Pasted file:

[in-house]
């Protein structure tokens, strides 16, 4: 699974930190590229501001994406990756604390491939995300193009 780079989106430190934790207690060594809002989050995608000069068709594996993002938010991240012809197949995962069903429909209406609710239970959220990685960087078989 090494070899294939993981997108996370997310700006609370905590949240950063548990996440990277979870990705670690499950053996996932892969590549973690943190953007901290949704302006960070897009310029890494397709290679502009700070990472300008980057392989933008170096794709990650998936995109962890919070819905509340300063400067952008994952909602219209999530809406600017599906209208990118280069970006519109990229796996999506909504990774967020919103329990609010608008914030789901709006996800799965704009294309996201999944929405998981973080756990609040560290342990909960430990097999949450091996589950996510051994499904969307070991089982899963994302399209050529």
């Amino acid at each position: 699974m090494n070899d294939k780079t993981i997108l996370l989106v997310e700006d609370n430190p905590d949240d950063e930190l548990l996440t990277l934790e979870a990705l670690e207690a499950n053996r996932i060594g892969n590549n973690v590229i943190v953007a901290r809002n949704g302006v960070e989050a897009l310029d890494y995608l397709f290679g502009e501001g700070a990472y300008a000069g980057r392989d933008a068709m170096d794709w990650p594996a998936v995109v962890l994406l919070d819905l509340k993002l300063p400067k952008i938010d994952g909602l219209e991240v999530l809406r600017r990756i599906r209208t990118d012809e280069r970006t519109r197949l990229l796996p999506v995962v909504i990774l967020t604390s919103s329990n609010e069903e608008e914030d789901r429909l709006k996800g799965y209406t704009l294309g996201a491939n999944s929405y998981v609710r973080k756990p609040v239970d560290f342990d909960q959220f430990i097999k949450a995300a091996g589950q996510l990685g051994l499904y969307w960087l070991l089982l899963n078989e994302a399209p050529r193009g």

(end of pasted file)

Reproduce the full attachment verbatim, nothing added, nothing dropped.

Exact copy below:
[in-house]
């Protein structure tokens, strides 16, 4: 699974930190590229501001994406990756604390491939995300193009 780079989106430190934790207690060594809002989050995608000069068709594996993002938010991240012809197949995962069903429909209406609710239970959220990685960087078989 090494070899294939993981997108996370997310700006609370905590949240950063548990996440990277979870990705670690499950053996996932892969590549973690943190953007901290949704302006960070897009310029890494397709290679502009700070990472300008980057392989933008170096794709990650998936995109962890919070819905509340300063400067952008994952909602219209999530809406600017599906209208990118280069970006519109990229796996999506909504990774967020919103329990609010608008914030789901709006996800799965704009294309996201999944929405998981973080756990609040560290342990909960430990097999949450091996589950996510051994499904969307070991089982899963994302399209050529």
């Amino acid at each position: 699974m090494n070899d294939k780079t993981i997108l996370l989106v997310e700006d609370n430190p905590d949240d950063e930190l548990l996440t990277l934790e979870a990705l670690e207690a499950n053996r996932i060594g892969n590549n973690v590229i943190v953007a901290r809002n949704g302006v960070e989050a897009l310029d890494y995608l397709f290679g502009e501001g700070a990472y300008a000069g980057r392989d933008a068709m170096d794709w990650p594996a998936v995109v962890l994406l919070d819905l509340k993002l300063p400067k952008i938010d994952g909602l219209e991240v999530l809406r600017r990756i599906r209208t990118d012809e280069r970006t519109r197949l990229l796996p999506v995962v909504i990774l967020t604390s919103s329990n609010e069903e608008e914030d789901r429909l709006k996800g799965y209406t704009l294309g996201a491939n999944s929405y998981v609710r973080k756990p609040v239970d560290f342990d909960q959220f430990i097999k949450a995300a091996g589950q996510l990685g051994l499904y969307w960087l070991l089982l899963n078989e994302a399209p050529r193009g």